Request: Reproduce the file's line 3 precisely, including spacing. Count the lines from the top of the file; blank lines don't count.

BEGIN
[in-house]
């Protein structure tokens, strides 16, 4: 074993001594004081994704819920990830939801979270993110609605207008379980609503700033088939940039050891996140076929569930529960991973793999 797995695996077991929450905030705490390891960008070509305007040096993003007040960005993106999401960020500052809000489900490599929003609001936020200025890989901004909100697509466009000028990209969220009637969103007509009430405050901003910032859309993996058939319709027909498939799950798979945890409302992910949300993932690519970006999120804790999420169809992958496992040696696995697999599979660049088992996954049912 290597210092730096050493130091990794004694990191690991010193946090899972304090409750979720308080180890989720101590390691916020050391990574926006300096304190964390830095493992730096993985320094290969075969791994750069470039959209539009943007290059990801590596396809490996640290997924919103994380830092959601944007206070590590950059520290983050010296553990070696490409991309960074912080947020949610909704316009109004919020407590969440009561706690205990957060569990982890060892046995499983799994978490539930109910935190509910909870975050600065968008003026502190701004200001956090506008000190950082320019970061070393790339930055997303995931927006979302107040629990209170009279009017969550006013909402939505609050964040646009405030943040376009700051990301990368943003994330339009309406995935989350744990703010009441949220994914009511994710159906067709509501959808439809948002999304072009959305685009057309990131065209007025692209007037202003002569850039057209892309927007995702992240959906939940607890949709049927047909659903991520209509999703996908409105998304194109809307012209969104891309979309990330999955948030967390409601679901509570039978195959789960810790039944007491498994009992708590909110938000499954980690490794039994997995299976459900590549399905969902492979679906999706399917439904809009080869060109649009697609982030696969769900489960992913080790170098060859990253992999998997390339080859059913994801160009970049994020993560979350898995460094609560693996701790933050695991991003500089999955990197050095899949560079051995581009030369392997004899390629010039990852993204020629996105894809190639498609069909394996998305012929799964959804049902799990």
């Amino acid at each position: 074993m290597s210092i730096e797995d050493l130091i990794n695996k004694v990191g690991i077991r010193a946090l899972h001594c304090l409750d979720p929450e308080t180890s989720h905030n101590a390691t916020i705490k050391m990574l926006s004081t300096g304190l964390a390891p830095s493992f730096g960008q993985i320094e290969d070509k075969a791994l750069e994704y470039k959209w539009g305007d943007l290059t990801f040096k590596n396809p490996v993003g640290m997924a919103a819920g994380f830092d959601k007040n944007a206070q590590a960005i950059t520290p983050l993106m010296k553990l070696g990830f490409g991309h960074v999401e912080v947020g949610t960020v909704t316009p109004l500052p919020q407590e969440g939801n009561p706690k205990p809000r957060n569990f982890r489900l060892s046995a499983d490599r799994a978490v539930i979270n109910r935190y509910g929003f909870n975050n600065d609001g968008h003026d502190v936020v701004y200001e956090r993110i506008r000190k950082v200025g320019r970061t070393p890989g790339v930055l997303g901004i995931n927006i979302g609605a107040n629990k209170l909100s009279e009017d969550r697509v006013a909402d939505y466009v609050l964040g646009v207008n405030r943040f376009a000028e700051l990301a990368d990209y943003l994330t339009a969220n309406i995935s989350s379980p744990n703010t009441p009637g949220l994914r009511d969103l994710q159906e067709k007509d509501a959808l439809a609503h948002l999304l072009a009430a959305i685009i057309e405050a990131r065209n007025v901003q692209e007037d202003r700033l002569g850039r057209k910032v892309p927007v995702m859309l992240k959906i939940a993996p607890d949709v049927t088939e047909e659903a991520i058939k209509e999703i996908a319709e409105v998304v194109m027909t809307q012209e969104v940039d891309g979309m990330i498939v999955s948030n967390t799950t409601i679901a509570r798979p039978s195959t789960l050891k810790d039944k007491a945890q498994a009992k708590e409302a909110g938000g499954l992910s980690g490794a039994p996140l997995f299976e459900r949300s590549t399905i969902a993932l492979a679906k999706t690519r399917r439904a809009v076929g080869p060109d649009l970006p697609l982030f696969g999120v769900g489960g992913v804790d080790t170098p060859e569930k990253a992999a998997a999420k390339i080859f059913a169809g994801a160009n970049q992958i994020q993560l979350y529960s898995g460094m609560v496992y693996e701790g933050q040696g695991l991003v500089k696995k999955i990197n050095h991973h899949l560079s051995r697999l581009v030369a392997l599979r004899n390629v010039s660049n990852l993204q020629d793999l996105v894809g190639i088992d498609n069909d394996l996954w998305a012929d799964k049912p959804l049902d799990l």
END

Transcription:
């Amino acid at each position: 074993m290597s210092i730096e797995d050493l130091i990794n695996k004694v990191g690991i077991r010193a946090l899972h001594c304090l409750d979720p929450e308080t180890s989720h905030n101590a390691t916020i705490k050391m990574l926006s004081t300096g304190l964390a390891p830095s493992f730096g960008q993985i320094e290969d070509k075969a791994l750069e994704y470039k959209w539009g305007d943007l290059t990801f040096k590596n396809p490996v993003g640290m997924a919103a819920g994380f830092d959601k007040n944007a206070q590590a960005i950059t520290p983050l993106m010296k553990l070696g990830f490409g991309h960074v999401e912080v947020g949610t960020v909704t316009p109004l500052p919020q407590e969440g939801n009561p706690k205990p809000r957060n569990f982890r489900l060892s046995a499983d490599r799994a978490v539930i979270n109910r935190y509910g929003f909870n975050n600065d609001g968008h003026d502190v936020v701004y200001e956090r993110i506008r000190k950082v200025g320019r970061t070393p890989g790339v930055l997303g901004i995931n927006i979302g609605a107040n629990k209170l909100s009279e009017d969550r697509v006013a909402d939505y466009v609050l964040g646009v207008n405030r943040f376009a000028e700051l990301a990368d990209y943003l994330t339009a969220n309406i995935s989350s379980p744990n703010t009441p009637g949220l994914r009511d969103l994710q159906e067709k007509d509501a959808l439809a609503h948002l999304l072009a009430a959305i685009i057309e405050a990131r065209n007025v901003q692209e007037d202003r700033l002569g850039r057209k910032v892309p927007v995702m859309l992240k959906i939940a993996p607890d949709v049927t088939e047909e659903a991520i058939k209509e999703i996908a319709e409105v998304v194109m027909t809307q012209e969104v940039d891309g979309m990330i498939v999955s948030n967390t799950t409601i679901a509570r798979p039978s195959t789960l050891k810790d039944k007491a945890q498994a009992k708590e409302a909110g938000g499954l992910s980690g490794a039994p996140l997995f299976e459900r949300s590549t399905i969902a993932l492979a679906k999706t690519r399917r439904a809009v076929g080869p060109d649009l970006p697609l982030f696969g999120v769900g489960g992913v804790d080790t170098p060859e569930k990253a992999a998997a999420k390339i080859f059913a169809g994801a160009n970049q992958i994020q993560l979350y529960s898995g460094m609560v496992y693996e701790g933050q040696g695991l991003v500089k696995k999955i990197n050095h991973h899949l560079s051995r697999l581009v030369a392997l599979r004899n390629v010039s660049n990852l993204q020629d793999l996105v894809g190639i088992d498609n069909d394996l996954w998305a012929d799964k049912p959804l049902d799990l």